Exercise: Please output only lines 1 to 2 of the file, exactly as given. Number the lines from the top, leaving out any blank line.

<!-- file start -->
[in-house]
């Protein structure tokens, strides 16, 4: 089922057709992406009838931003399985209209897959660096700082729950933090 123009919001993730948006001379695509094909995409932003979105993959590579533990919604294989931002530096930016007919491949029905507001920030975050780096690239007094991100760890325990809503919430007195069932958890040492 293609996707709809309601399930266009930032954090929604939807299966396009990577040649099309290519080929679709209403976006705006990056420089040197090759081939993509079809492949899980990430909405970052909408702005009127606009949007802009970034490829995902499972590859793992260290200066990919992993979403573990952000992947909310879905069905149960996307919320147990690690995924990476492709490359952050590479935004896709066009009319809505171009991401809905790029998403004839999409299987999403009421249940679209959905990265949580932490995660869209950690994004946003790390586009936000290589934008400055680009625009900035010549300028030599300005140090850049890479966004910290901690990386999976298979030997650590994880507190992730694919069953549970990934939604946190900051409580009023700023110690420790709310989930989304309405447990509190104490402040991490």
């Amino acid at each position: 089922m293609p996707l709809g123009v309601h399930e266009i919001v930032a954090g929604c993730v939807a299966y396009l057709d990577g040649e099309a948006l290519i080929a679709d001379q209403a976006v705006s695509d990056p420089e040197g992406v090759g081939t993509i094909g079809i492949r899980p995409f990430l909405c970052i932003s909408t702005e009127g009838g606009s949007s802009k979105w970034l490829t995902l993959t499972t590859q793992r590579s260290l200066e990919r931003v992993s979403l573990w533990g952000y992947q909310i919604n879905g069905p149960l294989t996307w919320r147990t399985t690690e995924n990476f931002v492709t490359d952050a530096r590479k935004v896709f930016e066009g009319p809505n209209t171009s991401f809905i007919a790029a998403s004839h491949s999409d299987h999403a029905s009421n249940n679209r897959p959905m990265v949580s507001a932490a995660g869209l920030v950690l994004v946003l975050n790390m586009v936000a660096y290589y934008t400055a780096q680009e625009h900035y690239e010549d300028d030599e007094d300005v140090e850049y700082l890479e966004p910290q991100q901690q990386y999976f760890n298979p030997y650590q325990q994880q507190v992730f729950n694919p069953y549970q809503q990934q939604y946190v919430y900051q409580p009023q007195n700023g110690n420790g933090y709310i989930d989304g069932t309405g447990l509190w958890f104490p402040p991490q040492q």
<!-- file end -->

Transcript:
[in-house]
């Protein structure tokens, strides 16, 4: 089922057709992406009838931003399985209209897959660096700082729950933090 123009919001993730948006001379695509094909995409932003979105993959590579533990919604294989931002530096930016007919491949029905507001920030975050780096690239007094991100760890325990809503919430007195069932958890040492 293609996707709809309601399930266009930032954090929604939807299966396009990577040649099309290519080929679709209403976006705006990056420089040197090759081939993509079809492949899980990430909405970052909408702005009127606009949007802009970034490829995902499972590859793992260290200066990919992993979403573990952000992947909310879905069905149960996307919320147990690690995924990476492709490359952050590479935004896709066009009319809505171009991401809905790029998403004839999409299987999403009421249940679209959905990265949580932490995660869209950690994004946003790390586009936000290589934008400055680009625009900035010549300028030599300005140090850049890479966004910290901690990386999976298979030997650590994880507190992730694919069953549970990934939604946190900051409580009023700023110690420790709310989930989304309405447990509190104490402040991490």